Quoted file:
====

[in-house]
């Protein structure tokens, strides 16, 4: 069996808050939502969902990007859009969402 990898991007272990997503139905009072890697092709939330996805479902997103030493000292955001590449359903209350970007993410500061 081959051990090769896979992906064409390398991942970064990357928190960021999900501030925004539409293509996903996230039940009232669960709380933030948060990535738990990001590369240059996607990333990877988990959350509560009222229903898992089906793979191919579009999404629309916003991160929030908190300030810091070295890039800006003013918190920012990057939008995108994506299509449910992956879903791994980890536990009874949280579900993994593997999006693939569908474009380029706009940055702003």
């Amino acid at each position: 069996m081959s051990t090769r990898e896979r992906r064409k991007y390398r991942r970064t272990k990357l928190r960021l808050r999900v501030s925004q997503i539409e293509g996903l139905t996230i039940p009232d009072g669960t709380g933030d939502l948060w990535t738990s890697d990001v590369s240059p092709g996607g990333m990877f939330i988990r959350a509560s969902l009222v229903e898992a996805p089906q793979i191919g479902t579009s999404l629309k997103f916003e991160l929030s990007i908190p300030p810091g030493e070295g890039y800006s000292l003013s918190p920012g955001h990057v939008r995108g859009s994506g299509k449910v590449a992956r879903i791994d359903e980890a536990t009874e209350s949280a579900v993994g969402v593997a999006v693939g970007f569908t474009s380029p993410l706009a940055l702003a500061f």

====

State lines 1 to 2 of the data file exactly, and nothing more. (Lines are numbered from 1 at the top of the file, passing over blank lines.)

[in-house]
């Protein structure tokens, strides 16, 4: 069996808050939502969902990007859009969402 990898991007272990997503139905009072890697092709939330996805479902997103030493000292955001590449359903209350970007993410500061 081959051990090769896979992906064409390398991942970064990357928190960021999900501030925004539409293509996903996230039940009232669960709380933030948060990535738990990001590369240059996607990333990877988990959350509560009222229903898992089906793979191919579009999404629309916003991160929030908190300030810091070295890039800006003013918190920012990057939008995108994506299509449910992956879903791994980890536990009874949280579900993994593997999006693939569908474009380029706009940055702003």